A Chinese court has sentenced to death two teenage suspect Islamists over the brutal killing of a prominent pro-Beijing imam in the restive western region of Xinjiang.
Judges believe Gheni Hasan, 18, and Nurmemet Abidilimit, 19, were part of an extremist group responsible for an axe-attack against Juma Tayir, a religious leader in the predominantly Muslim region.
Tayir, 74, was the government-backed chief imam of China's largest mosque, the Id Kah Mosque in Xinjiang's Kashgar district, near Pakistan.
He was hacked to death upon leaving the religious site by three suspect Islamist militants in July.
Abidilimit, who authorities believe was one of the attackers, was arrested in the manhunt that followed the murder, during which another two suspects were shot dead by police.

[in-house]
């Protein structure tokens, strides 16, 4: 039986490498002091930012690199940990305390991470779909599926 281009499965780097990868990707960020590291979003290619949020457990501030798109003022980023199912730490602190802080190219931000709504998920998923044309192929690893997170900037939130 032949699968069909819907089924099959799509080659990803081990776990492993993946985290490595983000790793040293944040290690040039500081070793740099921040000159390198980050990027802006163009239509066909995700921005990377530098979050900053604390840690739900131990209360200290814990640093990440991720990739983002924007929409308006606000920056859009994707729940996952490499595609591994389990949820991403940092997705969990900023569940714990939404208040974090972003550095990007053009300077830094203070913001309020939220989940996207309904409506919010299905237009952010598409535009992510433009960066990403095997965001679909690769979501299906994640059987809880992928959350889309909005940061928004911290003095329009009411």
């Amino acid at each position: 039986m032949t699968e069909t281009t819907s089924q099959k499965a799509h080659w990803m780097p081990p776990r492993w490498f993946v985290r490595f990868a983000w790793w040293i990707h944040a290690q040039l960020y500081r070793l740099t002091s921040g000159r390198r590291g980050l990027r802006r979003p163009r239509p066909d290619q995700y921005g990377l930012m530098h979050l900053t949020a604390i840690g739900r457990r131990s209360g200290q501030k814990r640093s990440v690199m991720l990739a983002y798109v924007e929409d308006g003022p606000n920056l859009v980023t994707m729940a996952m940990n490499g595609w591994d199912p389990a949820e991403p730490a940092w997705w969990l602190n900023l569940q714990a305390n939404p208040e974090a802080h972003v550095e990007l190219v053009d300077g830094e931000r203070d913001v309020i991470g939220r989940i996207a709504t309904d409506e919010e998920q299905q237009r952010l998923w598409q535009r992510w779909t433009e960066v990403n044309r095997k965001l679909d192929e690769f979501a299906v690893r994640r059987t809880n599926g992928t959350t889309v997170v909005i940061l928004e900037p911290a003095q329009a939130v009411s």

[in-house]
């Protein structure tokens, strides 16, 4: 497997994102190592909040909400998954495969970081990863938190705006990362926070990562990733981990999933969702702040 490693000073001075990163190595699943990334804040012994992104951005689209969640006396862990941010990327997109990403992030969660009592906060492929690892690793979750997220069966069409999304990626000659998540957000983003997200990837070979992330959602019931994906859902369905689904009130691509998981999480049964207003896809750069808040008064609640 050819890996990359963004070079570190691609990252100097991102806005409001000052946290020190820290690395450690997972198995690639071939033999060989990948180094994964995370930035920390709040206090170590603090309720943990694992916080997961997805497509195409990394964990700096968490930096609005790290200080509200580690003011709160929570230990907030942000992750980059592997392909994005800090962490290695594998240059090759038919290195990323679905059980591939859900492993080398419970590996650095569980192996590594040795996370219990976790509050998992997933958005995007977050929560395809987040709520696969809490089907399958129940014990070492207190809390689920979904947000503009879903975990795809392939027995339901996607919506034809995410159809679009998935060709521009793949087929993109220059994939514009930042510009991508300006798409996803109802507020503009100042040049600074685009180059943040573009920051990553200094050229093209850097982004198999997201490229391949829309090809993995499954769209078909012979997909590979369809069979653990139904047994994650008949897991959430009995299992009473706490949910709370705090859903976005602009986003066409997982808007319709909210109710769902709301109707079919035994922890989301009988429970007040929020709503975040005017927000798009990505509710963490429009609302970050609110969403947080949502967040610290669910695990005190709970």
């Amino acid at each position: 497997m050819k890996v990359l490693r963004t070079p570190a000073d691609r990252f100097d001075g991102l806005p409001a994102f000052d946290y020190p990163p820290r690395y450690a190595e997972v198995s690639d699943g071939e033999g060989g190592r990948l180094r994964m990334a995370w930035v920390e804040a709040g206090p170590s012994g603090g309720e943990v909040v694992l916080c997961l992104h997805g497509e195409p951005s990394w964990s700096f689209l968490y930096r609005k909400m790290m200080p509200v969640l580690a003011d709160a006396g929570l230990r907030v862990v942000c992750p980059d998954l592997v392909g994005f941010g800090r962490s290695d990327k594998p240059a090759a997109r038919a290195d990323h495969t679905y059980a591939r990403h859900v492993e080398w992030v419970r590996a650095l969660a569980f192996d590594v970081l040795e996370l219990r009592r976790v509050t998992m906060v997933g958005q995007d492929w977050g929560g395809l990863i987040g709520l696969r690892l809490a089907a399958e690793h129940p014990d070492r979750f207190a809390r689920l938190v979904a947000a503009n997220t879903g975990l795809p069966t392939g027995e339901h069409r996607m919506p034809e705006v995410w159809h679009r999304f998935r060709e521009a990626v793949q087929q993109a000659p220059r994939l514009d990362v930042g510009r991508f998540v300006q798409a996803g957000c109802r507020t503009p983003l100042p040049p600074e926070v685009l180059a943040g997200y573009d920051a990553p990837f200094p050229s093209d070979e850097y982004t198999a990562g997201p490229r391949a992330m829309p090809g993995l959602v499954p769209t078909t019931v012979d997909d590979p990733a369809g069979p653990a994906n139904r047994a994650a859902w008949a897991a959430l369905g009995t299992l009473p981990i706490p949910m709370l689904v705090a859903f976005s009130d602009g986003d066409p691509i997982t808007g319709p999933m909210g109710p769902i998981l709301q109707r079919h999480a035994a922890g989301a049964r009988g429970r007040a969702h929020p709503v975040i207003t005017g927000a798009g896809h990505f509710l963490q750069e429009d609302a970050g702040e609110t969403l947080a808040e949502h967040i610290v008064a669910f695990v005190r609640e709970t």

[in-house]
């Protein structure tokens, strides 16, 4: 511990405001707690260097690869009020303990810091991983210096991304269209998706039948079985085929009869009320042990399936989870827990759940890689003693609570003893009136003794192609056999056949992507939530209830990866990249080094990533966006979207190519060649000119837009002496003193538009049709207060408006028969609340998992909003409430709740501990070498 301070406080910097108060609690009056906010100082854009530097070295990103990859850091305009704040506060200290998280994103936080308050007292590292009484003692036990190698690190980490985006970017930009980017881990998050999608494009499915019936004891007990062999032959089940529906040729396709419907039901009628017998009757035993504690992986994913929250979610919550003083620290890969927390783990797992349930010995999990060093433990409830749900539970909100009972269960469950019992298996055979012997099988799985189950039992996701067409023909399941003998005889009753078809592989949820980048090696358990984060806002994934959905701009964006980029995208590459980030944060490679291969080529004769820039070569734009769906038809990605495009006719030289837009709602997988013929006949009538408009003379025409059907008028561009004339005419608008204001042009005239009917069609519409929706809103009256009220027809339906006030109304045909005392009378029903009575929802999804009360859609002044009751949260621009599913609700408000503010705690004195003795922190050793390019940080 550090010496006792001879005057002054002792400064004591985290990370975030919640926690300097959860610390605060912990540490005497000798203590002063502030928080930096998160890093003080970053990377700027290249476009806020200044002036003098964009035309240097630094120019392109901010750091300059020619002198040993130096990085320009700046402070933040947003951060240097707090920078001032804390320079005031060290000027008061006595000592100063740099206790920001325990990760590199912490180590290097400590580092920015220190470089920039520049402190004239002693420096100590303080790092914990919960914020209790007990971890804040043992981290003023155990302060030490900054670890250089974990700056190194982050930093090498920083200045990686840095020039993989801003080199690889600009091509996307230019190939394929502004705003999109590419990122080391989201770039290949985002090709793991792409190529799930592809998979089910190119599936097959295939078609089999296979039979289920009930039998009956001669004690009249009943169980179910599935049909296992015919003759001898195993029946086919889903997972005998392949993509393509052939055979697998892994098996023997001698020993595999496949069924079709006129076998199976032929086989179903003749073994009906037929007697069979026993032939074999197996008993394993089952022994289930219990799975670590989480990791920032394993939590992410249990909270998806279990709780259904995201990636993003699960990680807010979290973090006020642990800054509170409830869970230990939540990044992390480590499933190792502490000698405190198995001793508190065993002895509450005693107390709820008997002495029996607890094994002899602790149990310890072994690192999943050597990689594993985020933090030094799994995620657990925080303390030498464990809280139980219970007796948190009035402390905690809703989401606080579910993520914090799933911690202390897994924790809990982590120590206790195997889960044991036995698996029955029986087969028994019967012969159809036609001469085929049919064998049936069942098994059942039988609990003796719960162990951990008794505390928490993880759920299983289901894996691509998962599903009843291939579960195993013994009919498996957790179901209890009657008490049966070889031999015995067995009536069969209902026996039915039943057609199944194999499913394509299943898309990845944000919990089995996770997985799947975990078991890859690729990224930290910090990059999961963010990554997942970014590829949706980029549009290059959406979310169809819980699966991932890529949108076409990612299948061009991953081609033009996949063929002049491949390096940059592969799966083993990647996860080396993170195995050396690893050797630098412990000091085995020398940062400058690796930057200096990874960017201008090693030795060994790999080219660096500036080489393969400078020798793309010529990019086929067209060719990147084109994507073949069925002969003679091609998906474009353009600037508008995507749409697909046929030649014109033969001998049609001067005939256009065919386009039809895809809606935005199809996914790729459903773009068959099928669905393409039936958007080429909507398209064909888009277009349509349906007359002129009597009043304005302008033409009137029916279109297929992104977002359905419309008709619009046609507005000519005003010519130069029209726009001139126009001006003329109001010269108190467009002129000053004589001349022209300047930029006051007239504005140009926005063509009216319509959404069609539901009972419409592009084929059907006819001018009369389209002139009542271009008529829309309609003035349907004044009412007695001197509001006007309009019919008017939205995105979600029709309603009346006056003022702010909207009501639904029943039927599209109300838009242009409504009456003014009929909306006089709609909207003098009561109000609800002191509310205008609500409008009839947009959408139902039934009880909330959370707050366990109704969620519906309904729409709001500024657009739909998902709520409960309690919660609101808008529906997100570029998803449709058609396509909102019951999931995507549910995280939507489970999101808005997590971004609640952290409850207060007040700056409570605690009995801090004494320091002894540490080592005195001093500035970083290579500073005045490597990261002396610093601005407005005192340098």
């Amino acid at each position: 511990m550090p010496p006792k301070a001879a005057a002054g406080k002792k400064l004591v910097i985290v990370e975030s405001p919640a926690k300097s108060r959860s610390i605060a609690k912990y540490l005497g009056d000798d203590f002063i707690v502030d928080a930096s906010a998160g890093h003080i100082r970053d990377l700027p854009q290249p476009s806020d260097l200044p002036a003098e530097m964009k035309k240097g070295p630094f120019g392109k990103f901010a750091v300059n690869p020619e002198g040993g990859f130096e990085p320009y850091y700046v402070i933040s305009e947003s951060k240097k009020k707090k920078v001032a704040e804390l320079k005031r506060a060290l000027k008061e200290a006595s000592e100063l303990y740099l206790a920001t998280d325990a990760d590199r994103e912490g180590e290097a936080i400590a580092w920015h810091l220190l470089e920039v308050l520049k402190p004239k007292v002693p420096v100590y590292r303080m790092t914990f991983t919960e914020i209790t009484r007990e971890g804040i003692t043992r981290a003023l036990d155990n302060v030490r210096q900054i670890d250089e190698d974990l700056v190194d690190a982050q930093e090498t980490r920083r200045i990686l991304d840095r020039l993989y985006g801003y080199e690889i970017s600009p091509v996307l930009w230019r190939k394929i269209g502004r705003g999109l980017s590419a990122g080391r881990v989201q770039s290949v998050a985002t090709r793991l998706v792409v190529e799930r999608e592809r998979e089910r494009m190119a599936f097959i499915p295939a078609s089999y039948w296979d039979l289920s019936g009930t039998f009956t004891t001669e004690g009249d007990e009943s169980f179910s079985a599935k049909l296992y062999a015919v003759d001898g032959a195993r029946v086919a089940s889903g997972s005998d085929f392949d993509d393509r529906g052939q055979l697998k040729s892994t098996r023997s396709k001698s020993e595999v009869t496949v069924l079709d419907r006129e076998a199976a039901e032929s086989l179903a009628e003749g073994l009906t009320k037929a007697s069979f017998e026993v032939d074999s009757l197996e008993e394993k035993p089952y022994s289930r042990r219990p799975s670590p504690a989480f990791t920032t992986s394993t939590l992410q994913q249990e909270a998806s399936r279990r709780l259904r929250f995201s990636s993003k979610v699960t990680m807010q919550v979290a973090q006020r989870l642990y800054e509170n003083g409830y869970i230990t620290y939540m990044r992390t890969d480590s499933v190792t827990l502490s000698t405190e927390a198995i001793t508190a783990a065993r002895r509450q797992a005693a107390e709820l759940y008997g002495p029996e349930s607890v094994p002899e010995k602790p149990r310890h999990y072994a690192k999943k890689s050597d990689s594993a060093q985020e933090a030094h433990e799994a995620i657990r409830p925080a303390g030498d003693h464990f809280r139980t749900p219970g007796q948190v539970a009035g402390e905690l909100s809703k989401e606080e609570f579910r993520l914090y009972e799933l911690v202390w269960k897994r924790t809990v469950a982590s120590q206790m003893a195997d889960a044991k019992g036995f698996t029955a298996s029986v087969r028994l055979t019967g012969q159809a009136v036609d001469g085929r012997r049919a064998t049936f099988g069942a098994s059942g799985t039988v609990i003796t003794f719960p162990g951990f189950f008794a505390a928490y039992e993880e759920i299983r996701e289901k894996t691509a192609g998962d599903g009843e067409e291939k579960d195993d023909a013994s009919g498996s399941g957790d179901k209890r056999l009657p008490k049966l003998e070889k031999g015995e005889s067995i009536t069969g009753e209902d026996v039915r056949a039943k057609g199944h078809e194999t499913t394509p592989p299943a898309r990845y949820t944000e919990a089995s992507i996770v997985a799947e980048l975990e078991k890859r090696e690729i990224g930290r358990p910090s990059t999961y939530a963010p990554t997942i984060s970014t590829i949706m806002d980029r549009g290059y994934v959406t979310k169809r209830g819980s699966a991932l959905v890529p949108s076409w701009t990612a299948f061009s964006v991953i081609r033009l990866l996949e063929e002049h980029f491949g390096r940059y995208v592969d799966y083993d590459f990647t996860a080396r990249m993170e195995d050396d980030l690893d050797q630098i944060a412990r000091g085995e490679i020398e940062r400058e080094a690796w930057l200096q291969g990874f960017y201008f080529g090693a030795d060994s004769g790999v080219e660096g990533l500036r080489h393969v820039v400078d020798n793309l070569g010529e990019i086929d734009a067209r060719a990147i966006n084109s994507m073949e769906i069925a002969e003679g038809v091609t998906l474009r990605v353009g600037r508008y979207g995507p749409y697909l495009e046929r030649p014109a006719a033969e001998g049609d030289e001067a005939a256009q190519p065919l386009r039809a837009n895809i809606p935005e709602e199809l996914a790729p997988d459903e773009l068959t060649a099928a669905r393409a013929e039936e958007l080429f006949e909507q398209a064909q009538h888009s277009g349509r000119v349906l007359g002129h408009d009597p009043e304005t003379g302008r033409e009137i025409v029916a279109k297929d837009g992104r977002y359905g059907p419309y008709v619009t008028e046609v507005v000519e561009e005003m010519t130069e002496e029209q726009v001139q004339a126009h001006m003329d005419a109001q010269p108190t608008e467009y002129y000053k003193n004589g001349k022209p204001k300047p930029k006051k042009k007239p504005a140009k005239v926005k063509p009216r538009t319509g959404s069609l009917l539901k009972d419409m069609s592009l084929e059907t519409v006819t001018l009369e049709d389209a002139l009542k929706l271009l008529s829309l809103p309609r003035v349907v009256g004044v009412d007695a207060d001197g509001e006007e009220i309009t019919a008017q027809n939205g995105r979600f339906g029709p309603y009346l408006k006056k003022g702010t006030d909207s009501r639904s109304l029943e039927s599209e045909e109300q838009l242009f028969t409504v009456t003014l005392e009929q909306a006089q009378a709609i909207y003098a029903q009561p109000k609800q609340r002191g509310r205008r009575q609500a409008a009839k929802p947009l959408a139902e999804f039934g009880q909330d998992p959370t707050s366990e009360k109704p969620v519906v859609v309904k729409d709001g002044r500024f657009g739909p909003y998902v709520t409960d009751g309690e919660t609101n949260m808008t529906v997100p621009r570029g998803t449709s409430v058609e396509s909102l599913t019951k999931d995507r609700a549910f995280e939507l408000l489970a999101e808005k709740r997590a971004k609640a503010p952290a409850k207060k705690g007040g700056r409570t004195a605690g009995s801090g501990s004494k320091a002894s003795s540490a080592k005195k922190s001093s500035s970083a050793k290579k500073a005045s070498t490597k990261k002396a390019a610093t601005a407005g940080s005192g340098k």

Hasan was separately held a few days later.
According to Kashgar Intermediate People's Court, Hasan led a gang that "was influenced by religious extremism and trained its members to murder patriotic religious figures," Xinhua news agency reported.
Judged ruled he and Abidilimit shall face execution on charges of forming and leading terrorist groups and murder.
Another alleged gang member, Atawulla Tursun, was handed a life sentence for taking part in terrorist groups and murder.
Xinjiang has been beset by unrest from separatist Uighur Muslim groups over the last few years.
The Uighurs complain they are discriminated against by Chinese ethnic Han migrants who have flooded into the region in recent decades and resent Chinese control and changes to their traditional way of life.
Many are urging the creation of an independent state called East Turkestan.